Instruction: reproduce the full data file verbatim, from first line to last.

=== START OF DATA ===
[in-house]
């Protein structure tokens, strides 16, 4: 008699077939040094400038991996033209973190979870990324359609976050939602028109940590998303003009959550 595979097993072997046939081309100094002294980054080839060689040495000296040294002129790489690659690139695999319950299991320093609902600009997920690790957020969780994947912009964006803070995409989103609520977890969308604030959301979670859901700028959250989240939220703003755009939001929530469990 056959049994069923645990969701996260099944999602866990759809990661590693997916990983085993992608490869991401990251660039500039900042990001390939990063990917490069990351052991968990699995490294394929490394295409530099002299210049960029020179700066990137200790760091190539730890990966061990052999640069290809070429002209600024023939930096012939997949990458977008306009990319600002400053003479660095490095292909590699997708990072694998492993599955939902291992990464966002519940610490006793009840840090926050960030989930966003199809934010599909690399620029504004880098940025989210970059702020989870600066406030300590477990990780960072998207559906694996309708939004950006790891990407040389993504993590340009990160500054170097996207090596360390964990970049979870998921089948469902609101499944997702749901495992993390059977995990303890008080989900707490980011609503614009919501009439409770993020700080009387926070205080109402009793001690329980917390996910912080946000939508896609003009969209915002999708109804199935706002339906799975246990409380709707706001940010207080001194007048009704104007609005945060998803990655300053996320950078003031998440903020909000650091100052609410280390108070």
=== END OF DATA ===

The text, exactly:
[in-house]
């Protein structure tokens, strides 16, 4: 008699077939040094400038991996033209973190979870990324359609976050939602028109940590998303003009959550 595979097993072997046939081309100094002294980054080839060689040495000296040294002129790489690659690139695999319950299991320093609902600009997920690790957020969780994947912009964006803070995409989103609520977890969308604030959301979670859901700028959250989240939220703003755009939001929530469990 056959049994069923645990969701996260099944999602866990759809990661590693997916990983085993992608490869991401990251660039500039900042990001390939990063990917490069990351052991968990699995490294394929490394295409530099002299210049960029020179700066990137200790760091190539730890990966061990052999640069290809070429002209600024023939930096012939997949990458977008306009990319600002400053003479660095490095292909590699997708990072694998492993599955939902291992990464966002519940610490006793009840840090926050960030989930966003199809934010599909690399620029504004880098940025989210970059702020989870600066406030300590477990990780960072998207559906694996309708939004950006790891990407040389993504993590340009990160500054170097996207090596360390964990970049979870998921089948469902609101499944997702749901495992993390059977995990303890008080989900707490980011609503614009919501009439409770993020700080009387926070205080109402009793001690329980917390996910912080946000939508896609003009969209915002999708109804199935706002339906799975246990409380709707706001940010207080001194007048009704104007609005945060998803990655300053996320950078003031998440903020909000650091100052609410280390108070």